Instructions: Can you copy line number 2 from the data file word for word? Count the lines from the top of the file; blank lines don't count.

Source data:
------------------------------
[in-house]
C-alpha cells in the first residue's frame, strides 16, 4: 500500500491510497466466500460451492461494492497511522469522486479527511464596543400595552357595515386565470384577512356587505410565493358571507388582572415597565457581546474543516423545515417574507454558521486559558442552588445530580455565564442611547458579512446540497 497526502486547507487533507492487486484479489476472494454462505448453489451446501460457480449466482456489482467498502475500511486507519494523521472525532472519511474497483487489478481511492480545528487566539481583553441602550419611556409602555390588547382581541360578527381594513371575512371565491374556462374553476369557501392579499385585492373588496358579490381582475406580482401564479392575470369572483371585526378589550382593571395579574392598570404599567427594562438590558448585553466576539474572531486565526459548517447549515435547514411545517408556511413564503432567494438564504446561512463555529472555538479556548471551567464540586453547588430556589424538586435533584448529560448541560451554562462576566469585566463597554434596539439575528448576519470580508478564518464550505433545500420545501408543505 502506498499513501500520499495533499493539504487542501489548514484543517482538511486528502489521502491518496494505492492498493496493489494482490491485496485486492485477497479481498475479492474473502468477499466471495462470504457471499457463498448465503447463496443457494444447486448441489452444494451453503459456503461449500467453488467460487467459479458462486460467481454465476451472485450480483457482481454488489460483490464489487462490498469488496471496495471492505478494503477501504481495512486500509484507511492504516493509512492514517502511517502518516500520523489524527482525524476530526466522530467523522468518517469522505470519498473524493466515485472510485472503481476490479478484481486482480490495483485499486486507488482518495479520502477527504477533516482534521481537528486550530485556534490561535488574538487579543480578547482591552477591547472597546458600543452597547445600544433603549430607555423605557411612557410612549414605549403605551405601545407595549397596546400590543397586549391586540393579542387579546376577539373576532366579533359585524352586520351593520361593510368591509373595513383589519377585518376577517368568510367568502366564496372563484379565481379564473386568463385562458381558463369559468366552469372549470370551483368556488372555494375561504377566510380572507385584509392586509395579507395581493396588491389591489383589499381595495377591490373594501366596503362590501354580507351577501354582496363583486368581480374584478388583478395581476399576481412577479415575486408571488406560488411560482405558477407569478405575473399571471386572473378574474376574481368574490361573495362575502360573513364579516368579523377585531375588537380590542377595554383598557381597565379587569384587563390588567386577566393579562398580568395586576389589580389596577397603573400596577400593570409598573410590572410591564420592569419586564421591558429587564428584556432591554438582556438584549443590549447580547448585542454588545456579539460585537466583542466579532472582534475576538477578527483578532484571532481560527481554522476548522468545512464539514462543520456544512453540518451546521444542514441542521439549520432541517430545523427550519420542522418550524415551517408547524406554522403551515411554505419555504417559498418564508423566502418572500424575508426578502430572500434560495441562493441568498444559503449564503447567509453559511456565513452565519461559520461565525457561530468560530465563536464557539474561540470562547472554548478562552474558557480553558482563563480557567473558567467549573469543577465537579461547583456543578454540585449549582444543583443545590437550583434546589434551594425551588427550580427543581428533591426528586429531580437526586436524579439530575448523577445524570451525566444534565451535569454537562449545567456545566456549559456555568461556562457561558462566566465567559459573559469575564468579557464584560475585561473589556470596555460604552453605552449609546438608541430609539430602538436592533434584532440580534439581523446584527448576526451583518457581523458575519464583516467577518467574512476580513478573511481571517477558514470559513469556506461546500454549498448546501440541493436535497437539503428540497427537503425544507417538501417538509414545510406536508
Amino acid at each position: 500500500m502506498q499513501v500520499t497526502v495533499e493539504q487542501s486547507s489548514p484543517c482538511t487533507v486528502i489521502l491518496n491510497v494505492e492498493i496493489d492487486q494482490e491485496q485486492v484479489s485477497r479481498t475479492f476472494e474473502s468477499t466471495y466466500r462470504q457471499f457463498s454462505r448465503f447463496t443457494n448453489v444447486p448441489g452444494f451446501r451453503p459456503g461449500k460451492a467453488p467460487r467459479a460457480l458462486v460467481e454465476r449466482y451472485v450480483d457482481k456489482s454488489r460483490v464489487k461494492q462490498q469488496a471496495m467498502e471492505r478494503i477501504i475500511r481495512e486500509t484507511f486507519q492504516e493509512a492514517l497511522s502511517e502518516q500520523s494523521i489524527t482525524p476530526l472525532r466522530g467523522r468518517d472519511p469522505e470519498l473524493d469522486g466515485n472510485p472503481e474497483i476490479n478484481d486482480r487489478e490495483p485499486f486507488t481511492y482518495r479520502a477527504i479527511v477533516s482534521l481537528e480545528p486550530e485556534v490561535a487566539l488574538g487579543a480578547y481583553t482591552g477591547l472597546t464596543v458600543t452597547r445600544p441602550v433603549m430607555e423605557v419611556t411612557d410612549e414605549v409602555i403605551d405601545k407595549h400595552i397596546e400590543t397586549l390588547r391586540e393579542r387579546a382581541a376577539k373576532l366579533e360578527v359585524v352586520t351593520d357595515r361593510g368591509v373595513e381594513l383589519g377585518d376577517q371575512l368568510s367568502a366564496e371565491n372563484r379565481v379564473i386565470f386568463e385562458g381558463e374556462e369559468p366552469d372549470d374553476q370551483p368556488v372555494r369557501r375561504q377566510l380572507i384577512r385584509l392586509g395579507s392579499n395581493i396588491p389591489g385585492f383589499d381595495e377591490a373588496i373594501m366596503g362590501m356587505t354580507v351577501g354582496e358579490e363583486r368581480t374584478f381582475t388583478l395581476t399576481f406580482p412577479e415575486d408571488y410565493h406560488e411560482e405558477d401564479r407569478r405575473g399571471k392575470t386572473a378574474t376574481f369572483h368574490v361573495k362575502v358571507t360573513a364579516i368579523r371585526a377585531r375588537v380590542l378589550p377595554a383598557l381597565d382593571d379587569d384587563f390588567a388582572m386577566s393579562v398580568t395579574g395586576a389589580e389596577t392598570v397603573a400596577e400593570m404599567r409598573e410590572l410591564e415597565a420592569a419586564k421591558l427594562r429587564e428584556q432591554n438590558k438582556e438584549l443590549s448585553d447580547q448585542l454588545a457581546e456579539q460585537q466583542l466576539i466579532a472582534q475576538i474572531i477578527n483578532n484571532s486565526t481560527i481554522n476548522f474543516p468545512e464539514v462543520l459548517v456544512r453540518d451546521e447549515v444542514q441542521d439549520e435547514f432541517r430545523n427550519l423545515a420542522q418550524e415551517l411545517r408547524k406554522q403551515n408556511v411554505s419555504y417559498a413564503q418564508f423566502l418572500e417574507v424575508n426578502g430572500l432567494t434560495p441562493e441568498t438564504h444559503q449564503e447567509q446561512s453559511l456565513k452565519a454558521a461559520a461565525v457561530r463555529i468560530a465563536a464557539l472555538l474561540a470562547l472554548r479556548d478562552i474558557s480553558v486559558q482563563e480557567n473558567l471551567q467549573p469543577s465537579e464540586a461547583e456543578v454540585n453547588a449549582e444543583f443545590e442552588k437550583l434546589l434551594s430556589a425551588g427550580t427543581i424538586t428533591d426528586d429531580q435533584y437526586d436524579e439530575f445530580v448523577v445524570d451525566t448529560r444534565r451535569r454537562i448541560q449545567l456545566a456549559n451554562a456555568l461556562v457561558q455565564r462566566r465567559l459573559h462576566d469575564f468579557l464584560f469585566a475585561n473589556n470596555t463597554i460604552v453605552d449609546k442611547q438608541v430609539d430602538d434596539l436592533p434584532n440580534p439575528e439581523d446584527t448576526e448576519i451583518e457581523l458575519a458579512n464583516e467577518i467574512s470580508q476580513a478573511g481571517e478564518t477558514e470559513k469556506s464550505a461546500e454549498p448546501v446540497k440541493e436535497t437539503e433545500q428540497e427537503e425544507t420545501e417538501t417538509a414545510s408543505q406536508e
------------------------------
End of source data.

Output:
C-alpha cells in the first residue's frame, strides 16, 4: 500500500491510497466466500460451492461494492497511522469522486479527511464596543400595552357595515386565470384577512356587505410565493358571507388582572415597565457581546474543516423545515417574507454558521486559558442552588445530580455565564442611547458579512446540497 497526502486547507487533507492487486484479489476472494454462505448453489451446501460457480449466482456489482467498502475500511486507519494523521472525532472519511474497483487489478481511492480545528487566539481583553441602550419611556409602555390588547382581541360578527381594513371575512371565491374556462374553476369557501392579499385585492373588496358579490381582475406580482401564479392575470369572483371585526378589550382593571395579574392598570404599567427594562438590558448585553466576539474572531486565526459548517447549515435547514411545517408556511413564503432567494438564504446561512463555529472555538479556548471551567464540586453547588430556589424538586435533584448529560448541560451554562462576566469585566463597554434596539439575528448576519470580508478564518464550505433545500420545501408543505 502506498499513501500520499495533499493539504487542501489548514484543517482538511486528502489521502491518496494505492492498493496493489494482490491485496485486492485477497479481498475479492474473502468477499466471495462470504457471499457463498448465503447463496443457494444447486448441489452444494451453503459456503461449500467453488467460487467459479458462486460467481454465476451472485450480483457482481454488489460483490464489487462490498469488496471496495471492505478494503477501504481495512486500509484507511492504516493509512492514517502511517502518516500520523489524527482525524476530526466522530467523522468518517469522505470519498473524493466515485472510485472503481476490479478484481486482480490495483485499486486507488482518495479520502477527504477533516482534521481537528486550530485556534490561535488574538487579543480578547482591552477591547472597546458600543452597547445600544433603549430607555423605557411612557410612549414605549403605551405601545407595549397596546400590543397586549391586540393579542387579546376577539373576532366579533359585524352586520351593520361593510368591509373595513383589519377585518376577517368568510367568502366564496372563484379565481379564473386568463385562458381558463369559468366552469372549470370551483368556488372555494375561504377566510380572507385584509392586509395579507395581493396588491389591489383589499381595495377591490373594501366596503362590501354580507351577501354582496363583486368581480374584478388583478395581476399576481412577479415575486408571488406560488411560482405558477407569478405575473399571471386572473378574474376574481368574490361573495362575502360573513364579516368579523377585531375588537380590542377595554383598557381597565379587569384587563390588567386577566393579562398580568395586576389589580389596577397603573400596577400593570409598573410590572410591564420592569419586564421591558429587564428584556432591554438582556438584549443590549447580547448585542454588545456579539460585537466583542466579532472582534475576538477578527483578532484571532481560527481554522476548522468545512464539514462543520456544512453540518451546521444542514441542521439549520432541517430545523427550519420542522418550524415551517408547524406554522403551515411554505419555504417559498418564508423566502418572500424575508426578502430572500434560495441562493441568498444559503449564503447567509453559511456565513452565519461559520461565525457561530468560530465563536464557539474561540470562547472554548478562552474558557480553558482563563480557567473558567467549573469543577465537579461547583456543578454540585449549582444543583443545590437550583434546589434551594425551588427550580427543581428533591426528586429531580437526586436524579439530575448523577445524570451525566444534565451535569454537562449545567456545566456549559456555568461556562457561558462566566465567559459573559469575564468579557464584560475585561473589556470596555460604552453605552449609546438608541430609539430602538436592533434584532440580534439581523446584527448576526451583518457581523458575519464583516467577518467574512476580513478573511481571517477558514470559513469556506461546500454549498448546501440541493436535497437539503428540497427537503425544507417538501417538509414545510406536508